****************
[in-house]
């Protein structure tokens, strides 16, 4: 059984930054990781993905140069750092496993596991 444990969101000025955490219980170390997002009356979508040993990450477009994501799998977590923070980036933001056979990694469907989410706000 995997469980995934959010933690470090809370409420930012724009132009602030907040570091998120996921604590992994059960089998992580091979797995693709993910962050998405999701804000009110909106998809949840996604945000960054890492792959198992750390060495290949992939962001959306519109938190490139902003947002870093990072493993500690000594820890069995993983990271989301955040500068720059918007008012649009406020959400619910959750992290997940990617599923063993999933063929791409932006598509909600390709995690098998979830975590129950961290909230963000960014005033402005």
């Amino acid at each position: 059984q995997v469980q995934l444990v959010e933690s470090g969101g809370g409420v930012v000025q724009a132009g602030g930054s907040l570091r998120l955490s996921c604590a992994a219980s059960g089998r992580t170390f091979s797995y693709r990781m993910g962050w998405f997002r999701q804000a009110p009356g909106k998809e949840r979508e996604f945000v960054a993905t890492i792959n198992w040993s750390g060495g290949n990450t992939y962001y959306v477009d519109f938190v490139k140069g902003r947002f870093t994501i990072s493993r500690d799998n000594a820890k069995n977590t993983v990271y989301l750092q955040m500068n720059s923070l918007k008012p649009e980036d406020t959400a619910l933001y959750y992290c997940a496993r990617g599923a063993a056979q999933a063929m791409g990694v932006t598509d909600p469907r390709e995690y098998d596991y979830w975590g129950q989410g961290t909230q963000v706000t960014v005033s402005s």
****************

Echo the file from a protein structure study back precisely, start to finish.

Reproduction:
[in-house]
């Protein structure tokens, strides 16, 4: 059984930054990781993905140069750092496993596991 444990969101000025955490219980170390997002009356979508040993990450477009994501799998977590923070980036933001056979990694469907989410706000 995997469980995934959010933690470090809370409420930012724009132009602030907040570091998120996921604590992994059960089998992580091979797995693709993910962050998405999701804000009110909106998809949840996604945000960054890492792959198992750390060495290949992939962001959306519109938190490139902003947002870093990072493993500690000594820890069995993983990271989301955040500068720059918007008012649009406020959400619910959750992290997940990617599923063993999933063929791409932006598509909600390709995690098998979830975590129950961290909230963000960014005033402005």
């Amino acid at each position: 059984q995997v469980q995934l444990v959010e933690s470090g969101g809370g409420v930012v000025q724009a132009g602030g930054s907040l570091r998120l955490s996921c604590a992994a219980s059960g089998r992580t170390f091979s797995y693709r990781m993910g962050w998405f997002r999701q804000a009110p009356g909106k998809e949840r979508e996604f945000v960054a993905t890492i792959n198992w040993s750390g060495g290949n990450t992939y962001y959306v477009d519109f938190v490139k140069g902003r947002f870093t994501i990072s493993r500690d799998n000594a820890k069995n977590t993983v990271y989301l750092q955040m500068n720059s923070l918007k008012p649009e980036d406020t959400a619910l933001y959750y992290c997940a496993r990617g599923a063993a056979q999933a063929m791409g990694v932006t598509d909600p469907r390709e995690y098998d596991y979830w975590g129950q989410g961290t909230q963000v706000t960014v005033s402005s």